Critics are not expendable or superfluous parts of some bigger machine. Criticism has a function that it should perform with an integrity all its own, as much as some people don’t like to hear that. We need nay-sayers now perhaps more than ever. We need critics, even if we don’t want them. This is why I am concerned about their current endangered status. It’s the weakest of predictions to make, but nevertheless I’ll prophesy that we’re going to miss critics dearly when they’re gone.

Return to porno chic

Sometimes a banana is just a banana. But not in this case.

Over at Alex on Film I’ve posted my notes on Behind the Green Door (1972), which finishes up my take on the trilogy of films that all came out within a year of each other and defined the short-lived phenomenon of “porno chic.” (The other two films, both directed by Gerard Damiano, are Deep Throat (1972) and Devil in Miss Jones (1973).)

At the time it was thought that porno chic heralded the coming mainstreaming of porn, which is something that didn’t happen. In part because the movies themselves just weren’t very good. Deep Throat in particular is dreadful. Devil in Miss Jones, however, is still worth watching and Behind the Green Door, while no longer a cult film, has some historical interest.

Creepy-crawlies

Not as much fun as it looks. And it doesn’t look like fun.

Over at Alex on Film I’ve finished posting my notes on Tom Six’s three Human Centipede movies: First Sequence, Full Sequence, and Final Sequence. These movies are notorious for being among the most tasteless and disgusting ever made, though that’s a distinction we can expect will fade with time. I thought it was interesting that Six did at least try to make three very different movies, not just in terms of subject matter but also in tone, linked in a meta-cinema way. Unfortunately, I also thought the series went downhill (or, to mix metaphors, off the rails entirely), and that the third instalment deserves its reputation as one of the worst movies of the decade. Where do we go from here?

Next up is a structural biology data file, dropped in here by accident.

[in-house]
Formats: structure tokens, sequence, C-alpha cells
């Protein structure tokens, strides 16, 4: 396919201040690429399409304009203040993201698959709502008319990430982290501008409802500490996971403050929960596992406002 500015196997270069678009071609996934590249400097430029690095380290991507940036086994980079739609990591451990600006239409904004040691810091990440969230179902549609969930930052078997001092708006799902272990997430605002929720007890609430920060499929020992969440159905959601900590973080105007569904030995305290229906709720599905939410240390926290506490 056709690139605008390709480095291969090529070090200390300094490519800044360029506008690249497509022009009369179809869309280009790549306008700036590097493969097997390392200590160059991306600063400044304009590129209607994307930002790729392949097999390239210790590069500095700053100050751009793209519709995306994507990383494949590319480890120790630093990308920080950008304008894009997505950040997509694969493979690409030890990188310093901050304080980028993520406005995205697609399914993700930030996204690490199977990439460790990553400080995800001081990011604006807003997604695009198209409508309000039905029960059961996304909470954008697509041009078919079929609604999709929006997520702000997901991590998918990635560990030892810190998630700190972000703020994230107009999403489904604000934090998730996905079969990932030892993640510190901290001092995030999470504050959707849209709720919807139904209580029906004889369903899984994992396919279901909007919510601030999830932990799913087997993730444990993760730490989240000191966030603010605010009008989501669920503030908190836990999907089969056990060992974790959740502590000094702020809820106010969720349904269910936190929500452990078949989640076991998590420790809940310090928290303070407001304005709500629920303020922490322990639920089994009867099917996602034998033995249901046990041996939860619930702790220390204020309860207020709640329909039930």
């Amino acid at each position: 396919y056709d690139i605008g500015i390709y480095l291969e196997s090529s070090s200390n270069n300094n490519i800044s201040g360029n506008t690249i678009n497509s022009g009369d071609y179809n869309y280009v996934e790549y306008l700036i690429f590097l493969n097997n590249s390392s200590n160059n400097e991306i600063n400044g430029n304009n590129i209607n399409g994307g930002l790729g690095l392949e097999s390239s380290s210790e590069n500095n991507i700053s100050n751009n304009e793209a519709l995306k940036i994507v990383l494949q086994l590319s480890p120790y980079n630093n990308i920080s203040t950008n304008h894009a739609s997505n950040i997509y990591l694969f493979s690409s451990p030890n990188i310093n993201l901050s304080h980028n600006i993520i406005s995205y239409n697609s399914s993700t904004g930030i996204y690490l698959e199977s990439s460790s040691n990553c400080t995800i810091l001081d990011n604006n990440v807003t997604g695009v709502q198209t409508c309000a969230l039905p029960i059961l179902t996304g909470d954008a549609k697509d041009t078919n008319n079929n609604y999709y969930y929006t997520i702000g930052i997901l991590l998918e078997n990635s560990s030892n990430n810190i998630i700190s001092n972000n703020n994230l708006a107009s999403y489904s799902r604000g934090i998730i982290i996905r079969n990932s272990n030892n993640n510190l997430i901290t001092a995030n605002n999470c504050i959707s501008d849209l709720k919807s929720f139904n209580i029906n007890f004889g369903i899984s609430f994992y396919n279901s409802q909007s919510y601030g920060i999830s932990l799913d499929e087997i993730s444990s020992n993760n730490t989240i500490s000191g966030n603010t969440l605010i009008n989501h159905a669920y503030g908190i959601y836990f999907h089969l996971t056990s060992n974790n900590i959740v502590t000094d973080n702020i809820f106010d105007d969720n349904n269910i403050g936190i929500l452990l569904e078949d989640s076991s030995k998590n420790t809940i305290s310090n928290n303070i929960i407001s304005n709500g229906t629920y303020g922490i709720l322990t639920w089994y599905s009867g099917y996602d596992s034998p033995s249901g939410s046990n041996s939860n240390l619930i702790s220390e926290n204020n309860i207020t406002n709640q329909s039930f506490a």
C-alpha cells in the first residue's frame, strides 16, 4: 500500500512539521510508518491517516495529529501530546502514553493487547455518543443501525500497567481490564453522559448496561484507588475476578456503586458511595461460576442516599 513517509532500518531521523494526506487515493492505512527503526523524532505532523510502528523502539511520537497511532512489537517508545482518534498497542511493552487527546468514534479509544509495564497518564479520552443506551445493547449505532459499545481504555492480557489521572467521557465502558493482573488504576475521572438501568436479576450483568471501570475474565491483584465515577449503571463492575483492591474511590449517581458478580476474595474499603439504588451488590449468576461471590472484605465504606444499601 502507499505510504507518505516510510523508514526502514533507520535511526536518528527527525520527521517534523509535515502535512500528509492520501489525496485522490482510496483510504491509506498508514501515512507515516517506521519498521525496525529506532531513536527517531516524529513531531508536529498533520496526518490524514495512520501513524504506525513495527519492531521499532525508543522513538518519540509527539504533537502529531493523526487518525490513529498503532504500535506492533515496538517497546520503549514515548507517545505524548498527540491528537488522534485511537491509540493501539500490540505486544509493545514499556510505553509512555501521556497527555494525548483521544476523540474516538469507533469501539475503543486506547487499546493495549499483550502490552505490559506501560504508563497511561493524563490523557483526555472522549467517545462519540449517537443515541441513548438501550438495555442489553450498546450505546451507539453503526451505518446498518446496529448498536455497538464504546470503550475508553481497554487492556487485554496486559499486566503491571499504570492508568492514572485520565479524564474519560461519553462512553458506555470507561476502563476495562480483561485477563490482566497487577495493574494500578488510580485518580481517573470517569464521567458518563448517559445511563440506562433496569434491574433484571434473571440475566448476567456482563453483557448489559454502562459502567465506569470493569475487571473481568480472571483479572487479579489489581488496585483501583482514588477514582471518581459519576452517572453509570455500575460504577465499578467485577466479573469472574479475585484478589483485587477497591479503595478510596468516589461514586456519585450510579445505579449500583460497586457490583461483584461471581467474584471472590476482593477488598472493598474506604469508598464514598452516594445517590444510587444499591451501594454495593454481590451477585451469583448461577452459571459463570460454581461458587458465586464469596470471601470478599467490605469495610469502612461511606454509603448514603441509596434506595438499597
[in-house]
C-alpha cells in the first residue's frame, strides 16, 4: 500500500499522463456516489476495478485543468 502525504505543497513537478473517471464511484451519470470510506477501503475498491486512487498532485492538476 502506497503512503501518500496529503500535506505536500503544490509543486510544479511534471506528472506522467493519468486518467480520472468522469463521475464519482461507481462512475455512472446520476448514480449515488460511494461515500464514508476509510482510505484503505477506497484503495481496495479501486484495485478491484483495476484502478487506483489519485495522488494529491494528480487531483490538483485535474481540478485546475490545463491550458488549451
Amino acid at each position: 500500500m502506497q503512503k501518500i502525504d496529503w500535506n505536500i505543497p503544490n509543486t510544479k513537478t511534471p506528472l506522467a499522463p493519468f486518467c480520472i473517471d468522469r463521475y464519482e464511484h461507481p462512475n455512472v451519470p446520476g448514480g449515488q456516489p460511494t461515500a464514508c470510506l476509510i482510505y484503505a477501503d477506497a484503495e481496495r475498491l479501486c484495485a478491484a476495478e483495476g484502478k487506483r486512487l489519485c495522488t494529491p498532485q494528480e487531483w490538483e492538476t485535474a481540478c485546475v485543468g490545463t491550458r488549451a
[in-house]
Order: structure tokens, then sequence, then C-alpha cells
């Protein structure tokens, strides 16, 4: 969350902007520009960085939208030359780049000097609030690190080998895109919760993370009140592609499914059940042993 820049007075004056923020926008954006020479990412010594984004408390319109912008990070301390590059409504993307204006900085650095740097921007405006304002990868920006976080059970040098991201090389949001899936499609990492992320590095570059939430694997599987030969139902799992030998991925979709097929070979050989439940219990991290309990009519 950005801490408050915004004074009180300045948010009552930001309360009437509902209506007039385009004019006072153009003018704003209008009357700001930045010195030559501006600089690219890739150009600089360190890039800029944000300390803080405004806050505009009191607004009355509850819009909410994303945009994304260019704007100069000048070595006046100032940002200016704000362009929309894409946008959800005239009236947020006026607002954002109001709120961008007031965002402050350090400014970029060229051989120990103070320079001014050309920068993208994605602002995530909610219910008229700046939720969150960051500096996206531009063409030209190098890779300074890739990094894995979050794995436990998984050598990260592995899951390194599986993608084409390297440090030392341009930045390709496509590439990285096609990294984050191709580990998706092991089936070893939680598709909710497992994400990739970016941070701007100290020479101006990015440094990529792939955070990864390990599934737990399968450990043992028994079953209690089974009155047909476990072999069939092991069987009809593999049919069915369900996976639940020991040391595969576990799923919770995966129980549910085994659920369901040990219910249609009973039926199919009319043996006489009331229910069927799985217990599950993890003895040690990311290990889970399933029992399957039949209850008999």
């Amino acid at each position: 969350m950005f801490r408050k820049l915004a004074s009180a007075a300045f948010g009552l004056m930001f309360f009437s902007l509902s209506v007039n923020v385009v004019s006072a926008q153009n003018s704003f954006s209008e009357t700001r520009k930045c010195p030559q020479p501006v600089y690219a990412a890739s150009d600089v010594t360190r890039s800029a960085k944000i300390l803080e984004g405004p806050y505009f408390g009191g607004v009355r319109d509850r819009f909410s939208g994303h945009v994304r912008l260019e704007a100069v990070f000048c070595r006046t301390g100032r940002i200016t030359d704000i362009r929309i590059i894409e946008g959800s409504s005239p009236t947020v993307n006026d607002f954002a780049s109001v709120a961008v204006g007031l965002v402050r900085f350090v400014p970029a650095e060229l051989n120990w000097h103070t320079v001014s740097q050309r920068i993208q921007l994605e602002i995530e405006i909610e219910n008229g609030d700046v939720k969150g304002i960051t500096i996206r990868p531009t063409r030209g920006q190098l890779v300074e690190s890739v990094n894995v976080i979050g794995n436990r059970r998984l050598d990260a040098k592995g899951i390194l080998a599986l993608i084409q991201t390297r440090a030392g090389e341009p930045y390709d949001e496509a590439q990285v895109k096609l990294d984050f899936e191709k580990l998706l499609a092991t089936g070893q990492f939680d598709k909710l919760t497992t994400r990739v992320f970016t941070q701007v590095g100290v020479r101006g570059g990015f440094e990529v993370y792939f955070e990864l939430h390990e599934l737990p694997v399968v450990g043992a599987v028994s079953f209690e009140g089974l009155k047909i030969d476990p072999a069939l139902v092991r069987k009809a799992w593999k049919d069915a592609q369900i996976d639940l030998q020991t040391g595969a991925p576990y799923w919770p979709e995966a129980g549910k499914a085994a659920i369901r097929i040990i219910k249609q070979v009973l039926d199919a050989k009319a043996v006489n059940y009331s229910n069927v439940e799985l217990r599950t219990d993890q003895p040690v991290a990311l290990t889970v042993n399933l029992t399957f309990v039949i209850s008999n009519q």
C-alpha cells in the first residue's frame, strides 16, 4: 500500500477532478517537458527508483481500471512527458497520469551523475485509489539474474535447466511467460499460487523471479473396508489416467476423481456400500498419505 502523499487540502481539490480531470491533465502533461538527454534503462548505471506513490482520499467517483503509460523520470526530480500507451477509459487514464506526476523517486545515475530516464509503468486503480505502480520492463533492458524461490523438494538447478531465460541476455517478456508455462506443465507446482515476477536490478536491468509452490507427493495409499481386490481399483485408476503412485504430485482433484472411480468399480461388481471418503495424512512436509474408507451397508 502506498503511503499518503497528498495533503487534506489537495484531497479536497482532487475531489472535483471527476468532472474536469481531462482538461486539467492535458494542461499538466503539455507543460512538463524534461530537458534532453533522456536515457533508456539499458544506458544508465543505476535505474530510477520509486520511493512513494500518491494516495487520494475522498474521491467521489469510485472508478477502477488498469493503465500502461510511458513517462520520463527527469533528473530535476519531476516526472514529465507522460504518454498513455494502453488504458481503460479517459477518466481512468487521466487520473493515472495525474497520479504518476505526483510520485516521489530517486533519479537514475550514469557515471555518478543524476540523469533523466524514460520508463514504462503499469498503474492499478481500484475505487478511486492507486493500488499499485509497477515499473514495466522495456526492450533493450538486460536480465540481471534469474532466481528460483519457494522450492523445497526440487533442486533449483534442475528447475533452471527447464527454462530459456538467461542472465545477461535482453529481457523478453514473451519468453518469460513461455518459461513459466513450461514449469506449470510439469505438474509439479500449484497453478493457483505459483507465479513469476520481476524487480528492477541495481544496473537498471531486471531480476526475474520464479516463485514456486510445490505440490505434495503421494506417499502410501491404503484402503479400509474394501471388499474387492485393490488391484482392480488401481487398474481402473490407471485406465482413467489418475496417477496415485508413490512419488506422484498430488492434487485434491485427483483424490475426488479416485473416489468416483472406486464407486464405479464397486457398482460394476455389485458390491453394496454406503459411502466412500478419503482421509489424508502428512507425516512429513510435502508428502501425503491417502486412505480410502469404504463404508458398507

On the prowl

Over at Alex on Film I’ve added my notes on Cat People (1942) and Curse of the Cat People (1944), a pair of very different horror movies produced by Val Lewton. Though you might question whether Curse of the Cat People is really a horror movie, or a sequel. I really wanted to include notes on Paul Schrader’s 1982 remake, starring Nastassja Kinski, but you’ll have to wait for that. I haven’t seen it in years!

Dangerous Dining with Alex #10

Harvey’s Meal Deal

Overview: With the coupon I had, I guess it was a deal. But was it a meal?

Label: Not much sticker shock from the nutritional guide on this one. The Harvey’s “original burger” is only 360 calories undressed. 17 g of fat and 970 mg of sodium. That’s liveable. As part of the meal deal I had a coupon for, however, it came with a side order of fries. This, remarkably, had the same amount of sodium and 50% more fat than the burger! Throw in a medium soft drink (not my thing, but it’s part of the deal), and some fixings for the burger, and the total came to just under 1,000 calories. That’s still not too bad. Of course there’s nothing here that’s actually good for you, but it’s not a health crisis either.

Review: Harvey’s is pretty much the only burger chain I can stomach. The burgers still retain some faint resemblance in taste and texture to a real hamburger patty, and I like that you can watch them make it the way you want it with a nice range of toppings. Like black olives. I put those on everything because I read something a long time ago that said they were healthy. Alas, the burgers are so small that the olives keep falling off.

I think some people get carried away with all the choice. The woman behind me in line wanted ketchup, mustard, and relish on her burger. That struck me as in some way counterproductive. It’s like she was making a burger slurry.

I really enjoy the atmosphere at my local Harvey’s. There are often a lot of oddballs in there, including, this time, one of the biggest guys I’d ever seen. His head was almost touching the ceiling, which I would have thought was impossible. Ordering was an adventure, as I honestly couldn’t make out a single word the cashier was saying, and she was speaking English. I had to get her to repeat everything three times. Best of all, they always play great classic rock. I ate my meal to AC/DC’s “For Those About to Rock We Salute You,” a song I haven’t heard for decades. It doesn’t get any better than that.

The big problem I had with the meal deal itself was that it wasn’t enough. As I’ve said, the burger seemed really small. I think I could have easily eaten three of them in one sitting.  I’d already eaten a lot that day, but by the time I finished walking home I was hungry again. So while the numbers weren’t too bad, I wasn’t getting stuffed. To be honest, it felt more like a snack than a meal.

Price: $5.99

Score: 5 / 10

Leapin’ lethiferous looters!

In Simon Sebag Montefiore’s The Romanovs he describes Napoleon entering a Moscow abandoned and on fire: “Only a few French tutors, actresses and lethiferous bands of looters haunted the streets as Moscow burned for six days.” If you know Latin, or if you’re just good at guessing based on cognates, you’d figure (correctly) that “lethiferous” means “deadly” or “lethal.” Still, it’s an obsolete word I don’t recall seeing used before. Another one for the word bank!